There are so many options for what you can do with a philosophy degree! Check out this US News and World Report "What you can do with a philosophy degree" or this Times Higher Education "What can you do with a philosophy degree" for more ideas. 

Famous philosophy majors include:

  • Thomas Jefferson
  • Bruce Lee
  • Stephen Colbert
  • Pearl S. Buck
  • Kumail Nanjiani
  • Stephen Breyer
  • Susan Sarandon
  • Angela Davis
  • Rev. Martin Luther King, Jr.
  • Malala Yousafzai
  • Philip K. Dick
  • Jack Dorsey
  • Reid Hoffman
  • Harrison Ford
  • Steve Martin
  • Peter Thiel
  • Carl Icahn
  • Sheila Bair
  • Patrick Byrne
  • Your name here

Check out the American Philosophical Association website for more information on who studies philosophy.

Philosophy Major

The Philosophy Major consists in 11 courses (33 credit hours).  Students are under no obligation to select a particular track; those who make no selection will automatically be assigned to Track 1. Students in any track must still complete all courses required for the major. Considering a double major? Philosophy is a great complement to many other majors. Talk with us for more information!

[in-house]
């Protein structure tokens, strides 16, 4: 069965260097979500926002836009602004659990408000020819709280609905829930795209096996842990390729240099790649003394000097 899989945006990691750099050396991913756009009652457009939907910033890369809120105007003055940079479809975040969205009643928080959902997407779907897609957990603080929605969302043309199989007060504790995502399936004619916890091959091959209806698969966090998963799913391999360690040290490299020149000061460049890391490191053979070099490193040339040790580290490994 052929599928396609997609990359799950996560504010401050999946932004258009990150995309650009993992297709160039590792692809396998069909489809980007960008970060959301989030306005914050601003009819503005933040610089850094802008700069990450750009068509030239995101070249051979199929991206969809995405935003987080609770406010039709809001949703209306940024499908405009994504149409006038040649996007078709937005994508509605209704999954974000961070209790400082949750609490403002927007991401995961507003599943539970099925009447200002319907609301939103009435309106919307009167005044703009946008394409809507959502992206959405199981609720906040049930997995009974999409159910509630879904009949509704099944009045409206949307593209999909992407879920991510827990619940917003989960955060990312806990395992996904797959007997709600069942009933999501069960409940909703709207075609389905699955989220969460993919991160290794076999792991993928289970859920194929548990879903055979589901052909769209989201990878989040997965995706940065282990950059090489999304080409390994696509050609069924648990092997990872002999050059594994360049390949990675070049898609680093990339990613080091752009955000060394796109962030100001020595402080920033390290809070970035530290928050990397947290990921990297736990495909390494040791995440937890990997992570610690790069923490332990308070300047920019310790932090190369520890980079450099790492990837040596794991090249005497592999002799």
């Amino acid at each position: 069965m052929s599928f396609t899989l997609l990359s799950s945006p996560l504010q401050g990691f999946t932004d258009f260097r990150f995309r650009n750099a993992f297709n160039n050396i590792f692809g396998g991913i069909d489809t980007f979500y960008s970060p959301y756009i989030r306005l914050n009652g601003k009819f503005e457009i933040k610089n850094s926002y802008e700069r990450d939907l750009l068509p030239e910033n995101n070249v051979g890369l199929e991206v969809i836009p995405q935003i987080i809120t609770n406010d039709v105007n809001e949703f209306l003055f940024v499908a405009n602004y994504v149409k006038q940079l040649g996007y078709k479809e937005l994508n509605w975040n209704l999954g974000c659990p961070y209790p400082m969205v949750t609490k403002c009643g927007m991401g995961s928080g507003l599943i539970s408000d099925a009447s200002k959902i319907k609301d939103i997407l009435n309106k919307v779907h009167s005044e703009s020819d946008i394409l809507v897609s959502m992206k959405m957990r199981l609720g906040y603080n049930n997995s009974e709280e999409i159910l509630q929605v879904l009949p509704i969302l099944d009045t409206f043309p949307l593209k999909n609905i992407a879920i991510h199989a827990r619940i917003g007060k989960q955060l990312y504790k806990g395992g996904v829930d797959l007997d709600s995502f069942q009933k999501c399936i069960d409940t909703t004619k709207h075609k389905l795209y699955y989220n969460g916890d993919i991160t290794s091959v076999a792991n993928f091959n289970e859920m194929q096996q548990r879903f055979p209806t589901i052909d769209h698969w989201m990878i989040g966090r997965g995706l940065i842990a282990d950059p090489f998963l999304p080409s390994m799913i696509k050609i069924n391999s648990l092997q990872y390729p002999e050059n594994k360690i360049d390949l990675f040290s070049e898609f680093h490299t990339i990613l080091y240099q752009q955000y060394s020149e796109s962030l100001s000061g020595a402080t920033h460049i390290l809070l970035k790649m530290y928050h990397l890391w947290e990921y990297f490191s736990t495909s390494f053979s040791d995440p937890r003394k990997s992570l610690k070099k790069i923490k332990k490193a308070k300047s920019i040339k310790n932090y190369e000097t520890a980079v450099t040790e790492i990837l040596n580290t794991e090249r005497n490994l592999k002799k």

Regardless of the track, philosophy majors are encouraged to engage in experiential learning opportunities in the major, including undergraduate research, study abroad, directed readings, internships, and thesis work.  

Track 1: General Philosophical Studies